The good news for bluffers everywhere is that, as much as ELT is changing, the way we handle the change remains the same. We rely on our experience and wealth of teaching techniques to get us through. ‘Change management’ consists of simply adapting what we’re already doing anyway and if you don’t yet believe it, here’s a quote from someone who knew a thing or two to back it up:

“It is not the strongest or the most intelligent who will survive but those who can best manage change.” ~ Charles Darwin

3) Get a book

With the sheer amount of published resources available – by both global and local publishers – there’s probably going to be a book about it somewhere. And chances are it’ll be written by someone who’s more immersed in the topic than we are. Some recent examples you might want to flick through include:

  • Bringing online video into the classroom – Jamie Keddie (OUP)
  • Technology Enhanced Language Learning – Goodith White & Aisha Walker (OUP)
  • Thinking in the EFL class – Tessa Woodward (Helbling)
  • Adaptive learning – Philip Kerr (theround – free!)

4) Go online

For many teachers, the internet is the equivalent of the days when we used to walk into the teacher’s room and shout out: ‘What exactly does student-centred mean?’ Or, ‘I’ve got a lesson in ten minutes with a class I’ve never taught before. Help!’ If you’re looking for shortcuts, then the following sites contain enough classroom-ready ideas and professional insights to put you right at the cutting edge of what’s hot in the ELT methodology:

5) Ask a colleague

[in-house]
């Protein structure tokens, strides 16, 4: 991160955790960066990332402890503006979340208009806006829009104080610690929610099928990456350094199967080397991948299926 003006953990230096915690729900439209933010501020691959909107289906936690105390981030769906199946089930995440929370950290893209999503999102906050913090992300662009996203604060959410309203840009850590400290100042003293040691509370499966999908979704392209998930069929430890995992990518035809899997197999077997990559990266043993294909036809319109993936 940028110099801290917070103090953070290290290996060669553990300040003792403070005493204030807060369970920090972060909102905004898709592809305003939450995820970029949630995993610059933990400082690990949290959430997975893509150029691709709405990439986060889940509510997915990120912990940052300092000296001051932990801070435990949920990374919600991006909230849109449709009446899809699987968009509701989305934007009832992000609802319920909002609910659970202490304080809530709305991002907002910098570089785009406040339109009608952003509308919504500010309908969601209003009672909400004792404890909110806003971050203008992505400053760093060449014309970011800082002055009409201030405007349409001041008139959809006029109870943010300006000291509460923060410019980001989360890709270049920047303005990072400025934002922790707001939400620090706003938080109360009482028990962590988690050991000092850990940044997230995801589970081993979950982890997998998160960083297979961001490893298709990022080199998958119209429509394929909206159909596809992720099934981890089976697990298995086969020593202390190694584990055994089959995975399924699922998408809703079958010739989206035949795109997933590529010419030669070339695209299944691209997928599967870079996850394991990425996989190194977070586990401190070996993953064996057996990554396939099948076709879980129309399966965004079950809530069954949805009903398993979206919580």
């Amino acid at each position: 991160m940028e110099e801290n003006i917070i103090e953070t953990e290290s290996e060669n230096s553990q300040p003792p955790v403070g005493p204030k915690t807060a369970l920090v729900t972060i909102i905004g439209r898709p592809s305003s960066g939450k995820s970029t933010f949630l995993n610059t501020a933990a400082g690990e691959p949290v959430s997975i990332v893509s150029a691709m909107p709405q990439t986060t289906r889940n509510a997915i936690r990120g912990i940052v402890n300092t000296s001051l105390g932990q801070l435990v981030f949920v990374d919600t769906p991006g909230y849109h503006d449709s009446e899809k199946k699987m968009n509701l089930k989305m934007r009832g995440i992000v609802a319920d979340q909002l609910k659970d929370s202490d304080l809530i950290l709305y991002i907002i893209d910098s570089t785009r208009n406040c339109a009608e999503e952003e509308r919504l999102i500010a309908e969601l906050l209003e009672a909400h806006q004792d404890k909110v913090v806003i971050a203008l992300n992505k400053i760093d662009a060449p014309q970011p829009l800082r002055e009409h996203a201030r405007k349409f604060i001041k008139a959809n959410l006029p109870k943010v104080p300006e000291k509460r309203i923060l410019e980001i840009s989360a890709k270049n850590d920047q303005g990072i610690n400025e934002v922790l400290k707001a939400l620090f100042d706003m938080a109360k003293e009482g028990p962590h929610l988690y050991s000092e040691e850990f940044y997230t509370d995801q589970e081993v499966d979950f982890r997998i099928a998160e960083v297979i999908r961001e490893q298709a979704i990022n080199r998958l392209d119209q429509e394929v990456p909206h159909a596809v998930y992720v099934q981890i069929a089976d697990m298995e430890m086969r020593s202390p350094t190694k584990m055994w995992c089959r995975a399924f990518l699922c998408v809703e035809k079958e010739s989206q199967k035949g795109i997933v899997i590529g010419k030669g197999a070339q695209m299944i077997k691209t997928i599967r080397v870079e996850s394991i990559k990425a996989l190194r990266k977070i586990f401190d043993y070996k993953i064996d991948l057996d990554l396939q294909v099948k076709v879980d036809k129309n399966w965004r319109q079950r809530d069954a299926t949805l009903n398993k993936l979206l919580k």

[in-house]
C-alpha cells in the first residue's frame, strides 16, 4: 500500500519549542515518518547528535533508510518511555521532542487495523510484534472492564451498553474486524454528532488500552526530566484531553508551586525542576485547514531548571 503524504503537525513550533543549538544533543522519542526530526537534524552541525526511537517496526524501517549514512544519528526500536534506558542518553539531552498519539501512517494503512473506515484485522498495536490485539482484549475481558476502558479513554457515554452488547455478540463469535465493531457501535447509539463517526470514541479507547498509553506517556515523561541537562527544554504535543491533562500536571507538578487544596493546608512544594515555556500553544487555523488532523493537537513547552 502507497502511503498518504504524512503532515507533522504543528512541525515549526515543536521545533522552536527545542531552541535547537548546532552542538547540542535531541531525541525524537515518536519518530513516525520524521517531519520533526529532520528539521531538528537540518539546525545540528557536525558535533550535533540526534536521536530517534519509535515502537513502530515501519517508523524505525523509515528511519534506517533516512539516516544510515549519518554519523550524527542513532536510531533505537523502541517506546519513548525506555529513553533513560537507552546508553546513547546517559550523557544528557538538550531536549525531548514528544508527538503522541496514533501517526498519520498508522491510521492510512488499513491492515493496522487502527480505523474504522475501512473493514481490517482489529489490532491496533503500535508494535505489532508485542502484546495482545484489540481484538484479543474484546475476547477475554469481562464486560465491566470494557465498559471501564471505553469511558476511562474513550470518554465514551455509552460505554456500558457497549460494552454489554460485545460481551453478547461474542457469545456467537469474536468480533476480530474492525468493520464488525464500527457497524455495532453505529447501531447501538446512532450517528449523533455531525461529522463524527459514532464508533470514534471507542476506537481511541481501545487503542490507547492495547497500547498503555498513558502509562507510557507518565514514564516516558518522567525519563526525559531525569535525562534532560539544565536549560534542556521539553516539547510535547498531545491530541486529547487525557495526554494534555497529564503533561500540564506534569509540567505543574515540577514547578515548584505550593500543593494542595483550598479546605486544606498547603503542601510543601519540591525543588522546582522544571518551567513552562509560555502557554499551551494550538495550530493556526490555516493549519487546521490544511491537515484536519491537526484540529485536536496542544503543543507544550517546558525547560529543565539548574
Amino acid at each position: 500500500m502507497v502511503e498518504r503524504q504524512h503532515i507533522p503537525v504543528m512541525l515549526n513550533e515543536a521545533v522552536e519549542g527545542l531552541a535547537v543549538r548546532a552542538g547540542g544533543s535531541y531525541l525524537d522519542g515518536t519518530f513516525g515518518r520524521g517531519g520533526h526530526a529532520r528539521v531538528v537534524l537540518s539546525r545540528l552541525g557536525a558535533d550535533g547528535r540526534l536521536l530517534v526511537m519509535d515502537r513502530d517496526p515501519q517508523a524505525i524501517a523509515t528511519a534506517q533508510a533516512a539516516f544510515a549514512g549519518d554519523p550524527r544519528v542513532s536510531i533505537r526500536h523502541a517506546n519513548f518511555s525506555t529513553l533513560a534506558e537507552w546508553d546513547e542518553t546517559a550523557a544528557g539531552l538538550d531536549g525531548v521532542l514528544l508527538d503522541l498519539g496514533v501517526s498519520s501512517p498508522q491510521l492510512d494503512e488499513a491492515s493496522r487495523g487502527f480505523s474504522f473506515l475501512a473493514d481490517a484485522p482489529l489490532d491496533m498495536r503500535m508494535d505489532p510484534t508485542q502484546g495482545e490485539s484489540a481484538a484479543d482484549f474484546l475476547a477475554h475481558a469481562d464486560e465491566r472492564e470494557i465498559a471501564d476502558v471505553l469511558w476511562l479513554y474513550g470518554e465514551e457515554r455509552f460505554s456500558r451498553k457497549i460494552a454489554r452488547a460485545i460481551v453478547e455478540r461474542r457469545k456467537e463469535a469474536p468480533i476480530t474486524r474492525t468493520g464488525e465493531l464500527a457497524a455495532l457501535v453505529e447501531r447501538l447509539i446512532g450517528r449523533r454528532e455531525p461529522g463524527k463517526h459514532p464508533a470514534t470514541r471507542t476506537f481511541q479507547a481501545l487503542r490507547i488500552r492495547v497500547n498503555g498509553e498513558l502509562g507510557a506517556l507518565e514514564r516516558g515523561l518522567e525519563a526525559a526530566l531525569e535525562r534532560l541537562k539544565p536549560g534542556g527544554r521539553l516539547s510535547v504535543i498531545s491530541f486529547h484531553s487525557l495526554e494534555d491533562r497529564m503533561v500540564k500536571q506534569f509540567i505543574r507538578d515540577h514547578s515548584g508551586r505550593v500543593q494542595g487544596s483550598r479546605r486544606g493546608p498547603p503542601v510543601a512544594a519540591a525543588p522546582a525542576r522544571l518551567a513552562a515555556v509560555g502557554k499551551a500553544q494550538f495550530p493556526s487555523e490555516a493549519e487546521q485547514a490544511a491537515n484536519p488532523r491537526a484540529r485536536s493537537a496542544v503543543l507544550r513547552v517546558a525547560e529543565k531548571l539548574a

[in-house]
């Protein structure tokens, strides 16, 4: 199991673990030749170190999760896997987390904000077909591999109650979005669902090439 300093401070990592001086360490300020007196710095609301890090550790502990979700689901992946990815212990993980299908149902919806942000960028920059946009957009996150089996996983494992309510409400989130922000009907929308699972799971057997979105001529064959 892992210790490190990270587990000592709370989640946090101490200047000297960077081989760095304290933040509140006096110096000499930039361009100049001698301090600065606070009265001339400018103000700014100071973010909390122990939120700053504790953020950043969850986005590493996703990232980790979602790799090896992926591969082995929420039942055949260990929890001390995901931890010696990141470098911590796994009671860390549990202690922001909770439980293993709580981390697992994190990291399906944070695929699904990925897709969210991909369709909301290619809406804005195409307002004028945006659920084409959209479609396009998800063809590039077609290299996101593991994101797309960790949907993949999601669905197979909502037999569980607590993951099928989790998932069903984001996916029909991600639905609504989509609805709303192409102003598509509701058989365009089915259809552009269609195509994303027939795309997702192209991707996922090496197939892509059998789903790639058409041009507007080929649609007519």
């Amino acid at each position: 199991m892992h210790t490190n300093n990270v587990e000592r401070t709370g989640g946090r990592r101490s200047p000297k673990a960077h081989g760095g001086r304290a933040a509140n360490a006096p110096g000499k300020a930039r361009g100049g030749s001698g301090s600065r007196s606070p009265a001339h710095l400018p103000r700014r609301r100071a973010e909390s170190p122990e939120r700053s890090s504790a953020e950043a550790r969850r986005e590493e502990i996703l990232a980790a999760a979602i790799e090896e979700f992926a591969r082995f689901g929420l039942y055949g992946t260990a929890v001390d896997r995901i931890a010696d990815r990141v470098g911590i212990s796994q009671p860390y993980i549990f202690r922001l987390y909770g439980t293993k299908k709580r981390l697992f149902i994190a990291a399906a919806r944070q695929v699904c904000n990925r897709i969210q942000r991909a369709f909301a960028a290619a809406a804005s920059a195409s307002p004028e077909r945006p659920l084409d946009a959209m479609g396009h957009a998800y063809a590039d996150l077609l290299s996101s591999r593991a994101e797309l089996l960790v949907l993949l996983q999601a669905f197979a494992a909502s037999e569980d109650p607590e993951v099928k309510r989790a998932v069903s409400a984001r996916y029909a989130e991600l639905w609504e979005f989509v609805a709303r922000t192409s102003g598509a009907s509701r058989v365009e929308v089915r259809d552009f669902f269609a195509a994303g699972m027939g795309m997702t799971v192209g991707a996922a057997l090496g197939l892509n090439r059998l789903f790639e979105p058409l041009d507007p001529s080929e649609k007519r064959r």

It’s all about shaping learning together. The trick is to make sure at least one colleague we’re shaping it with is a bit more up-to-date than we are. This way, they can bring us with them into the 21st-century. If you’re looking to bluff it on an institutional scale, try setting up a ‘buddy system’ or ‘chat group’ to discuss some of the latest trends and how you can deal with them. Meet once a month/term and each take a topic – define it, summarize the implications and pool ideas for how you can bring it into the classroom. You could even put together a regular e-newsletter on the findings. Suggestions for some of the ‘buzzier’ trends affecting ELT for your first few chat groups are:

  • Mobile learning (using mobile technology such as tablet computers and smartphones; also known as ‘m-learning’ or ‘mLearning’)
  • Special educational needs provision (e.g. helping learners with ADHD, dyslexia, ASD, SEBDs, etc.)
  • Assessment literacy (understanding how all aspects of testing and assessment impact on the learning process)
  • 21st-Century skills (including the so-called ‘Four Cs’: communication, collaboration, critical thinking, creativity)
  • Multilingualism (how communicating in more than one language affects the learning process – if you’re feeling brave, you could also tackle ‘plurilingualism’!)

So there you go. Five easy techniques for staying ‘ahead of the curve’ and bluffing your way through the changes affecting English language teaching. Now we can get back to enjoying our well-earned summer break and working on that tan. Roll on September!


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Teaching Business English to Beginner Learners

Two businessmen shaking handsTo mark the launch of International Express Beginner, Andrew Dilger writes about the main challenges involved in teaching Business English to beginner learners and suggests possible solutions for overcoming them. Andrew is a freelance teacher trainer and editor, and has been involved in ELT for over twenty years.